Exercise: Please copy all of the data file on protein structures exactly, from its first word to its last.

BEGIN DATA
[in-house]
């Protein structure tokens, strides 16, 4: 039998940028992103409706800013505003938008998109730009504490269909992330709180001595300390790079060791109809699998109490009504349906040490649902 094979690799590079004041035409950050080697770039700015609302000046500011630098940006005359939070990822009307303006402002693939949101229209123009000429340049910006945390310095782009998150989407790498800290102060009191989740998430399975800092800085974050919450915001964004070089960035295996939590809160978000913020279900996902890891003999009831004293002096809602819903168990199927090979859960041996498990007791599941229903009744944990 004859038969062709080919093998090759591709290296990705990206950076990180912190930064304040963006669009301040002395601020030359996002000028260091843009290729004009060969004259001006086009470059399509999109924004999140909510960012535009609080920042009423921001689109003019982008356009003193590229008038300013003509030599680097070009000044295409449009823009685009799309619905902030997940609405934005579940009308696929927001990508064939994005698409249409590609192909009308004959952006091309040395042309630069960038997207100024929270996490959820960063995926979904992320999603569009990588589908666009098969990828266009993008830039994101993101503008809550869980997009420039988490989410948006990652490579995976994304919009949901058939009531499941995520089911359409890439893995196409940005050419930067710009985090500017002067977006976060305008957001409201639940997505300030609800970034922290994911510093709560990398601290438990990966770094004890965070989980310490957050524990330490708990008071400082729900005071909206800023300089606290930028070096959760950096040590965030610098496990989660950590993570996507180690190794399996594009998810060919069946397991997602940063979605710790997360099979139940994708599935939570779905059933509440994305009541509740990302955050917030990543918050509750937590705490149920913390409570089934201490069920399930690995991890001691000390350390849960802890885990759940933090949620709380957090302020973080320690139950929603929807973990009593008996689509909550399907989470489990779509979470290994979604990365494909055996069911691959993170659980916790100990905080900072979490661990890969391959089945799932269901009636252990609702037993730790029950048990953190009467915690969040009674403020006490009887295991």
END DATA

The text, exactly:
[in-house]
């Protein structure tokens, strides 16, 4: 039998940028992103409706800013505003938008998109730009504490269909992330709180001595300390790079060791109809699998109490009504349906040490649902 094979690799590079004041035409950050080697770039700015609302000046500011630098940006005359939070990822009307303006402002693939949101229209123009000429340049910006945390310095782009998150989407790498800290102060009191989740998430399975800092800085974050919450915001964004070089960035295996939590809160978000913020279900996902890891003999009831004293002096809602819903168990199927090979859960041996498990007791599941229903009744944990 004859038969062709080919093998090759591709290296990705990206950076990180912190930064304040963006669009301040002395601020030359996002000028260091843009290729004009060969004259001006086009470059399509999109924004999140909510960012535009609080920042009423921001689109003019982008356009003193590229008038300013003509030599680097070009000044295409449009823009685009799309619905902030997940609405934005579940009308696929927001990508064939994005698409249409590609192909009308004959952006091309040395042309630069960038997207100024929270996490959820960063995926979904992320999603569009990588589908666009098969990828266009993008830039994101993101503008809550869980997009420039988490989410948006990652490579995976994304919009949901058939009531499941995520089911359409890439893995196409940005050419930067710009985090500017002067977006976060305008957001409201639940997505300030609800970034922290994911510093709560990398601290438990990966770094004890965070989980310490957050524990330490708990008071400082729900005071909206800023300089606290930028070096959760950096040590965030610098496990989660950590993570996507180690190794399996594009998810060919069946397991997602940063979605710790997360099979139940994708599935939570779905059933509440994305009541509740990302955050917030990543918050509750937590705490149920913390409570089934201490069920399930690995991890001691000390350390849960802890885990759940933090949620709380957090302020973080320690139950929603929807973990009593008996689509909550399907989470489990779509979470290994979604990365494909055996069911691959993170659980916790100990905080900072979490661990890969391959089945799932269901009636252990609702037993730790029950048990953190009467915690969040009674403020006490009887295991």